Cloud Your Text and Your Class Will Follow!

A tag cloud (or weighted list in visual design) can be used as a visual depiction of content tags used on a website. Often, more frequently used tags are depicted in a larger font or otherwise emphasized, while the displayed order is generally alphabetical. Thus both finding a tag by alphabet and by popularity is possible. Selecting a single tag within a tag cloud will generally lead to a collection of items that are associated with that tag.

From Wikipedia

Tag generating software is slightly different than tags as traditionally defined. As Wikipedia notes, the original Tag Cloud on the photo sharing site Flikr cleverly represented community interests. Each of the tags is a link to a page of relevant images. The larger the font, the more people there are who share the tag and, presumably, the interests.

Tag generating software, on the other hand, is a way of representing the key terms in a particular text. The larger the word the more often it occurs. Tag Clouds become a quick way to begin the analysis of a text by visually representing its most common terms. Like my example above, it need not have links at all.

The Cloud Tag was generated from my health plan’s page on “Member Rights and Responsibilities.” I think the rhetorical strategies of the text become remarkably obvious. This could be useful for writing as well as analysis.

Here‘s an interesting two-part article on Tag Clouds, by Joe Lamantia. Among other things, Lamantia argues that Clouds are not this year’s “Mullet” but a useful navigation aid likely to become more common. Who else misses the mullet?

I generated my Tag Cloud at Tag Crowd. Tag Crowd’s page also offers the .htm code. And you can try out a Cloud of your own by pasting any text into the box below and pushing the button. Your Cloud will appear below.

This version creates links that look up words in OneLook Dictionary Search. The Graph It button creates a frequency list and a bar graph. Thanks to Karen Schwalm and friends at Glendale Community College for the code.




     

     

About Ray Watkins

I was born in Baton Rouge, Louisiana, at Our Lady of the Lake Hospital. I grew up in Houston, as a part of what we only half-jokingly call the Cajun Diaspora. At a certain point during the Regan administration, I had to leave, so I served in the Peace Corps, Philippines, from 1987-89. I didn't want to return to the United States just yet, so I moved to Paris, France, where I lived for three years or so. I then moved back to Austin, Texas, where I had received my Masters Degree, and (eventually) began a Ph.D., which I completed in 1999. I spent a year at Temple University and then accepted a position at Eastern Illinois University where I worked until May of 2006. I now work exclusively on line (although that may change) for Johns Hopkins, the Art Institute Online, and Smarthinking.com. I can be reached most easily via email: raywatkins [that 'at' symbol] writinginthewild.com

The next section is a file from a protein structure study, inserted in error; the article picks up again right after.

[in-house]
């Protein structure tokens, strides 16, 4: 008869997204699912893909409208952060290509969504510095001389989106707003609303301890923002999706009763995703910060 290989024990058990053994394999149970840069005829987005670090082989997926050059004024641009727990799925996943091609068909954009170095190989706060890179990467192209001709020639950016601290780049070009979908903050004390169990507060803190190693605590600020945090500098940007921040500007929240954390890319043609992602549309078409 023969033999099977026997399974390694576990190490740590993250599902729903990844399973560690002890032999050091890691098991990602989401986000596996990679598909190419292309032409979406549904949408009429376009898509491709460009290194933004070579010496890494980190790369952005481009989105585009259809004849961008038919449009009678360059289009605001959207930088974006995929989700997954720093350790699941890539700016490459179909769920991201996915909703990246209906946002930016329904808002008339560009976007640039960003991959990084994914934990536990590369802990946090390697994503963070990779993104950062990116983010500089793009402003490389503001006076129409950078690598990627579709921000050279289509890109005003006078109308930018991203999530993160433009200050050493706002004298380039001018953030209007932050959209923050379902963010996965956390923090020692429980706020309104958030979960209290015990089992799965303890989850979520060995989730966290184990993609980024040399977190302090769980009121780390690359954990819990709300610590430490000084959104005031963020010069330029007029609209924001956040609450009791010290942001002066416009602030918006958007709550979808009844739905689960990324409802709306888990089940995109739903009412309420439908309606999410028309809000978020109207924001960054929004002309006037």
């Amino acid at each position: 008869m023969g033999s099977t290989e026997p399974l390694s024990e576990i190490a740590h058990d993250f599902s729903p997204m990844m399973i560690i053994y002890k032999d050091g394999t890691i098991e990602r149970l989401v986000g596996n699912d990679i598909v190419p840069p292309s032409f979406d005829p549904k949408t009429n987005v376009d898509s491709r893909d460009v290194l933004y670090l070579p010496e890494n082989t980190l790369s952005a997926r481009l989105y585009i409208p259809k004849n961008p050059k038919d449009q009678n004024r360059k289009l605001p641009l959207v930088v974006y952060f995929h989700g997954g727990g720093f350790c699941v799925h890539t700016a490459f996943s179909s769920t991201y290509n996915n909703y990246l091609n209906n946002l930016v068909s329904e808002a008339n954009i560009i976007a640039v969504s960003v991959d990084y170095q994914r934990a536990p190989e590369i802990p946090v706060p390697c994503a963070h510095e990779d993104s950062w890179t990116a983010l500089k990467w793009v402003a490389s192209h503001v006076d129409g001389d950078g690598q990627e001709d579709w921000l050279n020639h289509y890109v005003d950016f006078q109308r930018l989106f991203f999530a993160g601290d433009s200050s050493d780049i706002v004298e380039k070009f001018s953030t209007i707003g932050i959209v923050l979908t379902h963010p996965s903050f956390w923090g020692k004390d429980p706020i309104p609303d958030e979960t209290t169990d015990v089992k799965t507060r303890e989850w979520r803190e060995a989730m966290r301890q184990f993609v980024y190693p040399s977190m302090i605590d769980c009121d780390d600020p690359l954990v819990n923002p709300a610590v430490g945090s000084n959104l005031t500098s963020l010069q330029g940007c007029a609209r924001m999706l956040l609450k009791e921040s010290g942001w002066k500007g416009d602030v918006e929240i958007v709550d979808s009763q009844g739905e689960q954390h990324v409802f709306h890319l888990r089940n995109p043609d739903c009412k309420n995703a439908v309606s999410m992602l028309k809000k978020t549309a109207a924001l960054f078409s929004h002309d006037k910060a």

2 Thoughts on “Cloud Your Text and Your Class Will Follow!

  1. Thanks for drawing my attention to tag clouds Ray (through the online facilitation listserv). I am currently undertaking a research project investigating the use of social software in teaching and learning – I can see many uses of tag clouds in this context.

    Of course, I also can see the benefits of using it for research in the analysis phase. Excellent and well timed.

    You might like to add your thoughts to our research blog and/or wiki as well. https://socialsoftware-research.wikispaces.com/

  2. Pingback: Technology For Communities » Blog Archive » Tag Clouds for the Draft Report

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